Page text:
ALBANY, GA—A local Bible study group led by 18-year-old Elna Parker has begun meeting more frequently and taking regular practice exams in preparation for the upcoming high-pressure Bible Aptitude Test. “The fact is, if you want to get into a good church these days, you have to do really well on your BATs,” Parker told reporters Wednesday as she flipped through a heavily highlighted King James Bible. “My cousin didn’t take them seriously, totally blew his Second Maccabees, and wound up in a Unitarian congregation.” Parker went on to say that the math section was a breeze, since it was all threes, sevens, and 12’s, but memorizing the 3,087 character names is where most people trip up.

universities in israel: centers of free thought and speech or administration controlled censorship?

i thought ben gurion university was in israel, not in china. this is actually a quite fascinating story, for all the wrong reasons. jim west brings us this story:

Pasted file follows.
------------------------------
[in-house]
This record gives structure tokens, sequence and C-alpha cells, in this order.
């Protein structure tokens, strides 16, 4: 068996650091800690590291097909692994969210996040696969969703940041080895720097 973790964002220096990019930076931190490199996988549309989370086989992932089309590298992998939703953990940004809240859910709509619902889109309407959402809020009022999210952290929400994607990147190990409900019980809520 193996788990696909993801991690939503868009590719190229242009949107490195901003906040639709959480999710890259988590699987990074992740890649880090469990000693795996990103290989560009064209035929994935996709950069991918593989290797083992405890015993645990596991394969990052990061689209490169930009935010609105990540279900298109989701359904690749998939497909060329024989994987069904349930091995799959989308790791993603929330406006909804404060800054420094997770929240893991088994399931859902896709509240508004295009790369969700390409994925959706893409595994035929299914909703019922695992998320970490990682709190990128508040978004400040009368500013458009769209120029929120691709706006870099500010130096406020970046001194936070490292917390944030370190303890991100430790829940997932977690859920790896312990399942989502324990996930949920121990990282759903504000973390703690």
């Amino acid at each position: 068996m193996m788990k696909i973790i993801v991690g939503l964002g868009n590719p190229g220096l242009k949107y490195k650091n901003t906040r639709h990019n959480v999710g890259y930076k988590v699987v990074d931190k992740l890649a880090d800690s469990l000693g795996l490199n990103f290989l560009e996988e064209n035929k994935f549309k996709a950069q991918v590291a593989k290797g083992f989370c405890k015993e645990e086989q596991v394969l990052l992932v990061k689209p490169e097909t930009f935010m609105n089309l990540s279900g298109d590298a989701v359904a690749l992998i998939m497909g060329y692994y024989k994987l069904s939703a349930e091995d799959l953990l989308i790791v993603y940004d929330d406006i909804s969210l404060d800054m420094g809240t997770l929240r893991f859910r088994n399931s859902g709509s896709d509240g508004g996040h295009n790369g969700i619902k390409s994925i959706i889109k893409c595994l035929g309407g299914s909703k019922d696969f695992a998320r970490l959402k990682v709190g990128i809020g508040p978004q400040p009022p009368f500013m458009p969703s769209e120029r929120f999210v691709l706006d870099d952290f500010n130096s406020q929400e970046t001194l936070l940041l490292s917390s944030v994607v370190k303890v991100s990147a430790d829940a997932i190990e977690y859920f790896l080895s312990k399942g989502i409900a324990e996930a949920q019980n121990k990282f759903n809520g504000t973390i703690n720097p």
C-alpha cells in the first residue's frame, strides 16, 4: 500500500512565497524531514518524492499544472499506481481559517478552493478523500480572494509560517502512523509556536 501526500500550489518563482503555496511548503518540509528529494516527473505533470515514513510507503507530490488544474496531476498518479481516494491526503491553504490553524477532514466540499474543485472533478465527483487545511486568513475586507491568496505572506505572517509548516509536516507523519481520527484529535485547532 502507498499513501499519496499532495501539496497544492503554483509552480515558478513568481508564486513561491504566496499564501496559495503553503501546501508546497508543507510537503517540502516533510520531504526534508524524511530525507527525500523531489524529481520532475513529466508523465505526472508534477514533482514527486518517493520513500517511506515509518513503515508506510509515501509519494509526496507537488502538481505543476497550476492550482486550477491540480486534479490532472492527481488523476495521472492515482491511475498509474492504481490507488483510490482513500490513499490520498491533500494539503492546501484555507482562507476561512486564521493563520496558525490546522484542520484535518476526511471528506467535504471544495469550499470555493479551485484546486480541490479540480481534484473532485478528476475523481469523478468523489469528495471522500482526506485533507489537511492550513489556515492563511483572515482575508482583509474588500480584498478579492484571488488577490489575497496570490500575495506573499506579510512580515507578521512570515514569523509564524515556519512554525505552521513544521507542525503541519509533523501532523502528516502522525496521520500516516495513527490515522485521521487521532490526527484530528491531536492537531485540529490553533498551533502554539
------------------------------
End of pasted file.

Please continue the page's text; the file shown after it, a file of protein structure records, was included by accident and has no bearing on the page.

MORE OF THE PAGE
Freedom of Speech Takes Another Whack in Israel The Chronicle of Higer Ed Following a series of high-profile disputes over the political views expressed by its faculty members, Ben-Gurion University in Beersheba has amended its code of ethics to ban professors from expressing their personal politics in class or using the name of the university when engaging in political activity off campus, unless it is regarding the university itself, reports YNet News. “While airing political or religious opinions in public, as distinguished from specific professional opinions, faculty members will not make any use of the name of Ben-Gurion University of the Negev,” says the new code. … Read More

So keep your views to yourself.  Especially if they conflict with official State policy.  Nothing says democracy like clamping down on Faculty.

HT: Zwinglius Redivivus